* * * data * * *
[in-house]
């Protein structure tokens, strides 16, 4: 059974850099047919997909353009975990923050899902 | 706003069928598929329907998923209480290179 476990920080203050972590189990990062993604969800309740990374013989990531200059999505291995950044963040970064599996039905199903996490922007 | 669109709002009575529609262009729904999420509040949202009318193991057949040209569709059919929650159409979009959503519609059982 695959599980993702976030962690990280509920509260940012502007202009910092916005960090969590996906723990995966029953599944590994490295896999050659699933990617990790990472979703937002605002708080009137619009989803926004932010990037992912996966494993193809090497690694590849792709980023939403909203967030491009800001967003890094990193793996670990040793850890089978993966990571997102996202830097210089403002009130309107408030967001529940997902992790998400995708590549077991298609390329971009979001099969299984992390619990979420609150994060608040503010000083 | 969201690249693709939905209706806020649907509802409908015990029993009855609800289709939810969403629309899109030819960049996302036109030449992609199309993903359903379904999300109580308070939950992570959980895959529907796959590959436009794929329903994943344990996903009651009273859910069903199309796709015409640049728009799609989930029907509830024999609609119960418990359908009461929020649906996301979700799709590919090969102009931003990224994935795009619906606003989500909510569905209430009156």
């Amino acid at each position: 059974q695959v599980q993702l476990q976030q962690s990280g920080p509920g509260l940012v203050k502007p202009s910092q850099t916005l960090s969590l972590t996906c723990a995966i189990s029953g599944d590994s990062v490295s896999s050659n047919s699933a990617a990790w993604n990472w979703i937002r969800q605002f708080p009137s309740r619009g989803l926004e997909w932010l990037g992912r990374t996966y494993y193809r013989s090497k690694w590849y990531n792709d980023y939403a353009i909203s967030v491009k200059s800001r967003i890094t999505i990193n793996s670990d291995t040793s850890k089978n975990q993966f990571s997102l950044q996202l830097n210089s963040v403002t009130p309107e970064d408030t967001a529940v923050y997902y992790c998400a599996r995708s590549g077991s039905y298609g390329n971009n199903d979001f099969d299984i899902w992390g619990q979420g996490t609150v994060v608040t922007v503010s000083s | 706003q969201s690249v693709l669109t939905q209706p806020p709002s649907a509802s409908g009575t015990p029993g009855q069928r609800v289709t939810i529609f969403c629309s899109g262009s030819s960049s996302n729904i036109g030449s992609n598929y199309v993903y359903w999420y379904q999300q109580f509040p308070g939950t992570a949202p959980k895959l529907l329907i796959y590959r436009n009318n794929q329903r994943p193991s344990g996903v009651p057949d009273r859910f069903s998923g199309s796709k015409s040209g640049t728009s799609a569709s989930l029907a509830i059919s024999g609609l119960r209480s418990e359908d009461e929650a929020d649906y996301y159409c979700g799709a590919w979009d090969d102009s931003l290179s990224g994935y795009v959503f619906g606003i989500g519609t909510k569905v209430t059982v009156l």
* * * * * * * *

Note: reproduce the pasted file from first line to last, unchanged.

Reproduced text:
[in-house]
């Protein structure tokens, strides 16, 4: 059974850099047919997909353009975990923050899902 | 706003069928598929329907998923209480290179 476990920080203050972590189990990062993604969800309740990374013989990531200059999505291995950044963040970064599996039905199903996490922007 | 669109709002009575529609262009729904999420509040949202009318193991057949040209569709059919929650159409979009959503519609059982 695959599980993702976030962690990280509920509260940012502007202009910092916005960090969590996906723990995966029953599944590994490295896999050659699933990617990790990472979703937002605002708080009137619009989803926004932010990037992912996966494993193809090497690694590849792709980023939403909203967030491009800001967003890094990193793996670990040793850890089978993966990571997102996202830097210089403002009130309107408030967001529940997902992790998400995708590549077991298609390329971009979001099969299984992390619990979420609150994060608040503010000083 | 969201690249693709939905209706806020649907509802409908015990029993009855609800289709939810969403629309899109030819960049996302036109030449992609199309993903359903379904999300109580308070939950992570959980895959529907796959590959436009794929329903994943344990996903009651009273859910069903199309796709015409640049728009799609989930029907509830024999609609119960418990359908009461929020649906996301979700799709590919090969102009931003990224994935795009619906606003989500909510569905209430009156």
């Amino acid at each position: 059974q695959v599980q993702l476990q976030q962690s990280g920080p509920g509260l940012v203050k502007p202009s910092q850099t916005l960090s969590l972590t996906c723990a995966i189990s029953g599944d590994s990062v490295s896999s050659n047919s699933a990617a990790w993604n990472w979703i937002r969800q605002f708080p009137s309740r619009g989803l926004e997909w932010l990037g992912r990374t996966y494993y193809r013989s090497k690694w590849y990531n792709d980023y939403a353009i909203s967030v491009k200059s800001r967003i890094t999505i990193n793996s670990d291995t040793s850890k089978n975990q993966f990571s997102l950044q996202l830097n210089s963040v403002t009130p309107e970064d408030t967001a529940v923050y997902y992790c998400a599996r995708s590549g077991s039905y298609g390329n971009n199903d979001f099969d299984i899902w992390g619990q979420g996490t609150v994060v608040t922007v503010s000083s | 706003q969201s690249v693709l669109t939905q209706p806020p709002s649907a509802s409908g009575t015990p029993g009855q069928r609800v289709t939810i529609f969403c629309s899109g262009s030819s960049s996302n729904i036109g030449s992609n598929y199309v993903y359903w999420y379904q999300q109580f509040p308070g939950t992570a949202p959980k895959l529907l329907i796959y590959r436009n009318n794929q329903r994943p193991s344990g996903v009651p057949d009273r859910f069903s998923g199309s796709k015409s040209g640049t728009s799609a569709s989930l029907a509830i059919s024999g609609l119960r209480s418990e359908d009461e929650a929020d649906y996301y159409c979700g799709a590919w979009d090969d102009s931003l290179s990224g994935y795009v959503f619906g606003i989500g519609t909510k569905v209430t059982v009156l």